USNA Energy Awareness

Better Lighting and Darker Skies in Annapolis and at USNA

This issue of Light Bomb lighting in Annapolis has been an ongoing issue since the year 2000 when we began this page. And now (August 2014) The Maryland Department of Transportation has not fixed it but made matters even worse with the new lights on the Academy Bridge shwon below! Turning Night into day and ruining the night sky, driver's night vision, and views of Annapolis. You can't see the stars, nor even the beautiful night shoreline of historic Annapolis.

Back in Sept 2004 we were finally successfull in getting the USNA Public Works Department to try a cheap-fix solution to its Dark Sky polution from its historical (but inefficient and poluting) light-bomb street lamps. Three lamps were to be painted internally with a white stripe to block the intense glare as suggested below, as a cheap solution to the night sky polution without any detraction to the historical appearance of the lamps. The three lamps were to be the three closest to the Observatory near college creek which make the observatory nearly useless at night (when the stars are supposed to be UP. [Unfortunately, PWC was out-sourced to contractors and the work was never finished].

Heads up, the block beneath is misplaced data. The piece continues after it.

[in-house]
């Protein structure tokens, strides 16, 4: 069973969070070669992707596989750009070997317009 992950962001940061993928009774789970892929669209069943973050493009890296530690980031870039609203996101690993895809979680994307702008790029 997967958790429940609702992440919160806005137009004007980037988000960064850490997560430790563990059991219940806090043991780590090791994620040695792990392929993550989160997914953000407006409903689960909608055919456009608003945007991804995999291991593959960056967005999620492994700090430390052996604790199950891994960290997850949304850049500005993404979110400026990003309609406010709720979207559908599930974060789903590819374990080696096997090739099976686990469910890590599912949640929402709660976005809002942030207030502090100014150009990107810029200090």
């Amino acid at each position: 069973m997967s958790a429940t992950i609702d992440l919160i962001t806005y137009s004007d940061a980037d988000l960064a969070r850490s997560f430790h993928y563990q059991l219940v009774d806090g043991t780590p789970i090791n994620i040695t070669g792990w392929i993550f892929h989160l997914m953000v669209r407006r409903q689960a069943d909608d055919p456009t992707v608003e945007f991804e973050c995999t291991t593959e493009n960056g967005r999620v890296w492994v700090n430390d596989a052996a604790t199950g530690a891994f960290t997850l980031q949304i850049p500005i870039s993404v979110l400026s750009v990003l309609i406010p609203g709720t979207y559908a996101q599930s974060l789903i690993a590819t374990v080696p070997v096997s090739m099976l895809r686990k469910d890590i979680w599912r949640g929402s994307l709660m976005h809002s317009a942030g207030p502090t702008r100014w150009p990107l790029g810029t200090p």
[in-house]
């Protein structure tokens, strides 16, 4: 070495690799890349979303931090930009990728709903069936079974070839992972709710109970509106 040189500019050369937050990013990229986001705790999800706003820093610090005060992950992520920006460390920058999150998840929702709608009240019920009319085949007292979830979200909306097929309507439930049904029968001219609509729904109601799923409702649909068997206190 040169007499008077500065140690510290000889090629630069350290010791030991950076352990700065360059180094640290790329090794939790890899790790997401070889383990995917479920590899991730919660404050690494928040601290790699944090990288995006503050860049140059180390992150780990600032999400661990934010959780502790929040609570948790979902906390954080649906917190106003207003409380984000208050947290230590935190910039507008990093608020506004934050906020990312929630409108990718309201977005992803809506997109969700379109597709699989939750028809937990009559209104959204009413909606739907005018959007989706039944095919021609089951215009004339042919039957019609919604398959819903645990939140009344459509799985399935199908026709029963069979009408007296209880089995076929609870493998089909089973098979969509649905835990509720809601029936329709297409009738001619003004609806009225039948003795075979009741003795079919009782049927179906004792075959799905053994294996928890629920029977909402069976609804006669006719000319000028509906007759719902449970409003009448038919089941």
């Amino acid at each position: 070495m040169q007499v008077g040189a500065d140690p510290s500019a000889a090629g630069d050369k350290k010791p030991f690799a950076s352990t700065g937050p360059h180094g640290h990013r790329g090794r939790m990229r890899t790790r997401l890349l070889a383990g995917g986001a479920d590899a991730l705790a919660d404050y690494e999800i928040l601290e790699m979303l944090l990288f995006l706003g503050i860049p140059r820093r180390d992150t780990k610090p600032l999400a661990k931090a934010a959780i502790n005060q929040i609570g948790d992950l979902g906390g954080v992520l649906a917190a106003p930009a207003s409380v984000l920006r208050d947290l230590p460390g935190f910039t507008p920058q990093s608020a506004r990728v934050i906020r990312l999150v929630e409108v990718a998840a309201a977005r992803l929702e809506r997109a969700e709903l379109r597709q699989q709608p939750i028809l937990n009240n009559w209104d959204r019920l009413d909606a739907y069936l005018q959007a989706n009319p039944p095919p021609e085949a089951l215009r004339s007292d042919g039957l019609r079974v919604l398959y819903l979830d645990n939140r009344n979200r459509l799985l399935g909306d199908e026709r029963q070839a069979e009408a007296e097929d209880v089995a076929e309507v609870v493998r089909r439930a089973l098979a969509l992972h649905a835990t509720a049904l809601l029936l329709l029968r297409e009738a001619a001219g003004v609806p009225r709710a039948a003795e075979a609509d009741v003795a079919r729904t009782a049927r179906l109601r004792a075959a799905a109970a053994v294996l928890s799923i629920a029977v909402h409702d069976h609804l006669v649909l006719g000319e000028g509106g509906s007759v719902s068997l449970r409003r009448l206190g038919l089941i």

Now things are even worse with the new Academy Bridge LIGHT BOMB lighting. The bridge is now as bright and blinding to drivers as the football field is when it turns night-into-day in the Stadium! Yes, the new academy bridge lights installed by the Maryland Department of Transportation are high cutoff modern lights that minimize inefficient light leakage upward into the dark sky, but they are an abomination to good street lighting due to their excessive brightness and spot glare. These lights are very intense directly into drivers eyes destroying neight vision and reducing driver, bicycle and walking safety. MORE LIGHT does not improve safety when it is a distraction in itself!

See the opinion in the Capital Gazette on this Bridge Lighting topic.

Below is the original web page calling for action since the year 2000. [To give the Academy credit, there have been improvements in most lights by reducing night sky illumination, better protecting the night sky, but still the new lights, just like the Bridge lights have an extremely intense white light-spot at the top, directly into drivers and pedestrians eyes that soucl eb eliminated with just a dab of internal white paint in the right spot.

BAD LIGHTING: ... GOOD LIGHTING:


NIGHT SKY POLUTION AT USNA: The original street lighting at USNA, though classic and historical, was a classic example of one of the worst methods of inefficient, sky-polluting distractive outdoor lighting as shown at right. Fixing it serves as a case study in how simple and cost effective measures can significantly reduce night sky pollution, while also cutting energy waste. Everywhere legislators, and concerned citizens are joining in the movement to clean up the night sky and reduce energy waste. See the Dark Sky Association or look at their brief photos of bad and good lighting practices and their backup slides .